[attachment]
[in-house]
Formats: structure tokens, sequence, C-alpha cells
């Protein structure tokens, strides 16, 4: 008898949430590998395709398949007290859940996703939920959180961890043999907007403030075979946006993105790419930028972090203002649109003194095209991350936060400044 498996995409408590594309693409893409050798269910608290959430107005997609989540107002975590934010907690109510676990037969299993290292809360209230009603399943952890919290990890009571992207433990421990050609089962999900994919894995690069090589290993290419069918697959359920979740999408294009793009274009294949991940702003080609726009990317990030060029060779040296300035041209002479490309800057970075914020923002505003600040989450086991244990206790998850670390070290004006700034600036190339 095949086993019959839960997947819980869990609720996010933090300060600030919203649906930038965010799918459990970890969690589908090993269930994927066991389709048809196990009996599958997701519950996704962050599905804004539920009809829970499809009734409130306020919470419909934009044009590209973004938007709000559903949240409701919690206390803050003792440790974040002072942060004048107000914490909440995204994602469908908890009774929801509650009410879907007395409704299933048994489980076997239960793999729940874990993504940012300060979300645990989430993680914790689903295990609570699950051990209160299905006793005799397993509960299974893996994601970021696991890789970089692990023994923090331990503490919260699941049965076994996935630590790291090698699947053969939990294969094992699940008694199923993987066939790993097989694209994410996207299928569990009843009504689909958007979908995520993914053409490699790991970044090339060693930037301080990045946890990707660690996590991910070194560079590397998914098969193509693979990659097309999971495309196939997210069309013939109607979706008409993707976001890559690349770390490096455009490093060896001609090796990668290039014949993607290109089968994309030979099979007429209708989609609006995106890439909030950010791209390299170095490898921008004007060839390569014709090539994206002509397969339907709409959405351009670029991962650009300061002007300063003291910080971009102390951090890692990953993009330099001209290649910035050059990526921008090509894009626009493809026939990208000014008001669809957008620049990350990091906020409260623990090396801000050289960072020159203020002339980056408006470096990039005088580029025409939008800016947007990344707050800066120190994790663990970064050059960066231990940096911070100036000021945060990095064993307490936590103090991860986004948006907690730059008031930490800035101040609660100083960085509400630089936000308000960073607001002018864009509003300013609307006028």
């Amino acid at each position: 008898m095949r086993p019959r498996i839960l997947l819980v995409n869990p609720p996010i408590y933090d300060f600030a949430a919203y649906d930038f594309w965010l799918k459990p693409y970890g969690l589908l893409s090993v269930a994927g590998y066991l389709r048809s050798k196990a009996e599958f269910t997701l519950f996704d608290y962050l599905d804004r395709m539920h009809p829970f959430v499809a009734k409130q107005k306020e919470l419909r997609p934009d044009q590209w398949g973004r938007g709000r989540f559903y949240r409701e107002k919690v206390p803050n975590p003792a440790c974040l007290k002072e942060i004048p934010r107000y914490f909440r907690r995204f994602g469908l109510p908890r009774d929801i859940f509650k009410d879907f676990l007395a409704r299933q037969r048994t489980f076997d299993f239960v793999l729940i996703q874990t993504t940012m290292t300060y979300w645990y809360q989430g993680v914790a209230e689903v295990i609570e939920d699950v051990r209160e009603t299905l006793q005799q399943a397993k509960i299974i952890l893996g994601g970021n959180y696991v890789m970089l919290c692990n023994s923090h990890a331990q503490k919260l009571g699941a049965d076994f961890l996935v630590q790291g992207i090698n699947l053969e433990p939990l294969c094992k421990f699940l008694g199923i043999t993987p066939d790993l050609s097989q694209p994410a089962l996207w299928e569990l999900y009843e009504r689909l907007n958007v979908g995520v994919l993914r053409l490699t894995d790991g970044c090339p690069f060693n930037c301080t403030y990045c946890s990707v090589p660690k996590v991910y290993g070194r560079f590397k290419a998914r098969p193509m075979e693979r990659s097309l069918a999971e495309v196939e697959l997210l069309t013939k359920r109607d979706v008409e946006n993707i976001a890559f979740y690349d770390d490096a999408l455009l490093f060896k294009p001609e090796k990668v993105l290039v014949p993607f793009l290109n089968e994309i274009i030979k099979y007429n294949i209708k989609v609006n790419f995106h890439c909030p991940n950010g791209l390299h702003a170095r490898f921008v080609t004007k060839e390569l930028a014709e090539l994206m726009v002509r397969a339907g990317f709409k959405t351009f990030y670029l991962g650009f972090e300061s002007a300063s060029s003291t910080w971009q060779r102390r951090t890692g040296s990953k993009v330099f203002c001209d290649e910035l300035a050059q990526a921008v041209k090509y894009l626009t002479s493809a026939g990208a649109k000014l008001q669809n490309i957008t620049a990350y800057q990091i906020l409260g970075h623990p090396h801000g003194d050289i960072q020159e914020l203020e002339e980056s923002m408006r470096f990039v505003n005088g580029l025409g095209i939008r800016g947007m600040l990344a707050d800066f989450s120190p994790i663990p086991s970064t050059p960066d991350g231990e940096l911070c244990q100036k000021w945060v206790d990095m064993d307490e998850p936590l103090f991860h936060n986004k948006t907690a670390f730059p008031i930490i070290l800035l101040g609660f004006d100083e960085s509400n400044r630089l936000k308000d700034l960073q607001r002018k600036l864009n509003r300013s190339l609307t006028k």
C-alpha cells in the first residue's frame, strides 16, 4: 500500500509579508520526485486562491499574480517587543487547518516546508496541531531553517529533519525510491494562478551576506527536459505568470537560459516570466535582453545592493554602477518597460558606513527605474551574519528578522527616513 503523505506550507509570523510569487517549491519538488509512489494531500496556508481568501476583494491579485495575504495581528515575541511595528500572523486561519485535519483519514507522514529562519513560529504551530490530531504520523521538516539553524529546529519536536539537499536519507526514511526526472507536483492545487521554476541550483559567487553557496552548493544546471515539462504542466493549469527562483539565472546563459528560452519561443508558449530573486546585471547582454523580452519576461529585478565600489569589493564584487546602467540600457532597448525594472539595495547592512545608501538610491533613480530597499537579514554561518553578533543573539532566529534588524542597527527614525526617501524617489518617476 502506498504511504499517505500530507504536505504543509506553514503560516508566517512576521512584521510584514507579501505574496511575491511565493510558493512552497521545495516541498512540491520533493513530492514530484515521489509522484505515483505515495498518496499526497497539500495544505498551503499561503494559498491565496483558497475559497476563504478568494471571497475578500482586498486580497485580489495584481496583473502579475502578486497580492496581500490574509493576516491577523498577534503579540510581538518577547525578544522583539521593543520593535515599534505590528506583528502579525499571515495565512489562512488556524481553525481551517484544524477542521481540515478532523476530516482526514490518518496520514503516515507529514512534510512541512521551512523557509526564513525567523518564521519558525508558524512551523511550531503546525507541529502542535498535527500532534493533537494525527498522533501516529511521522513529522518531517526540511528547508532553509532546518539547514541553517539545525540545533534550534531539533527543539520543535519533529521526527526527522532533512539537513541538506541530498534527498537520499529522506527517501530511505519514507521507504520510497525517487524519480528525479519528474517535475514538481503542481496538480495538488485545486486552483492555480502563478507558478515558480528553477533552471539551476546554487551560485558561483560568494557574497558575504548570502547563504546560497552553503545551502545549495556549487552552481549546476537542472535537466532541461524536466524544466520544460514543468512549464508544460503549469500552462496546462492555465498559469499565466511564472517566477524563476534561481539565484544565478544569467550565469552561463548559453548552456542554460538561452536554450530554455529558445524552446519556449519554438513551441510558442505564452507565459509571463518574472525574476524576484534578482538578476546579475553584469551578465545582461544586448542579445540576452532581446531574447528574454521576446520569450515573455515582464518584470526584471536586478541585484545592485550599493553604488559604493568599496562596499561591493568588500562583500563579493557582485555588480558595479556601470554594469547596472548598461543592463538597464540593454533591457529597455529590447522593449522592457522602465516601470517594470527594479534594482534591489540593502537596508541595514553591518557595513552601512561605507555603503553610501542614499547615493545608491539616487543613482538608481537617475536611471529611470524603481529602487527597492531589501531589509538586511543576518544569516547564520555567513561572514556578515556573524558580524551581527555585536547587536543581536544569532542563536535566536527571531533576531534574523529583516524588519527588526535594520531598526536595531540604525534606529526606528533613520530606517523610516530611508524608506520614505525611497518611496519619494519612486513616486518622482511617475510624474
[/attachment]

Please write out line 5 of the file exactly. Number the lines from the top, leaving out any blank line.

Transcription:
C-alpha cells in the first residue's frame, strides 16, 4: 500500500509579508520526485486562491499574480517587543487547518516546508496541531531553517529533519525510491494562478551576506527536459505568470537560459516570466535582453545592493554602477518597460558606513527605474551574519528578522527616513 503523505506550507509570523510569487517549491519538488509512489494531500496556508481568501476583494491579485495575504495581528515575541511595528500572523486561519485535519483519514507522514529562519513560529504551530490530531504520523521538516539553524529546529519536536539537499536519507526514511526526472507536483492545487521554476541550483559567487553557496552548493544546471515539462504542466493549469527562483539565472546563459528560452519561443508558449530573486546585471547582454523580452519576461529585478565600489569589493564584487546602467540600457532597448525594472539595495547592512545608501538610491533613480530597499537579514554561518553578533543573539532566529534588524542597527527614525526617501524617489518617476 502506498504511504499517505500530507504536505504543509506553514503560516508566517512576521512584521510584514507579501505574496511575491511565493510558493512552497521545495516541498512540491520533493513530492514530484515521489509522484505515483505515495498518496499526497497539500495544505498551503499561503494559498491565496483558497475559497476563504478568494471571497475578500482586498486580497485580489495584481496583473502579475502578486497580492496581500490574509493576516491577523498577534503579540510581538518577547525578544522583539521593543520593535515599534505590528506583528502579525499571515495565512489562512488556524481553525481551517484544524477542521481540515478532523476530516482526514490518518496520514503516515507529514512534510512541512521551512523557509526564513525567523518564521519558525508558524512551523511550531503546525507541529502542535498535527500532534493533537494525527498522533501516529511521522513529522518531517526540511528547508532553509532546518539547514541553517539545525540545533534550534531539533527543539520543535519533529521526527526527522532533512539537513541538506541530498534527498537520499529522506527517501530511505519514507521507504520510497525517487524519480528525479519528474517535475514538481503542481496538480495538488485545486486552483492555480502563478507558478515558480528553477533552471539551476546554487551560485558561483560568494557574497558575504548570502547563504546560497552553503545551502545549495556549487552552481549546476537542472535537466532541461524536466524544466520544460514543468512549464508544460503549469500552462496546462492555465498559469499565466511564472517566477524563476534561481539565484544565478544569467550565469552561463548559453548552456542554460538561452536554450530554455529558445524552446519556449519554438513551441510558442505564452507565459509571463518574472525574476524576484534578482538578476546579475553584469551578465545582461544586448542579445540576452532581446531574447528574454521576446520569450515573455515582464518584470526584471536586478541585484545592485550599493553604488559604493568599496562596499561591493568588500562583500563579493557582485555588480558595479556601470554594469547596472548598461543592463538597464540593454533591457529597455529590447522593449522592457522602465516601470517594470527594479534594482534591489540593502537596508541595514553591518557595513552601512561605507555603503553610501542614499547615493545608491539616487543613482538608481537617475536611471529611470524603481529602487527597492531589501531589509538586511543576518544569516547564520555567513561572514556578515556573524558580524551581527555585536547587536543581536544569532542563536535566536527571531533576531534574523529583516524588519527588526535594520531598526536595531540604525534606529526606528533613520530606517523610516530611508524608506520614505525611497518611496519619494519612486513616486518622482511617475510624474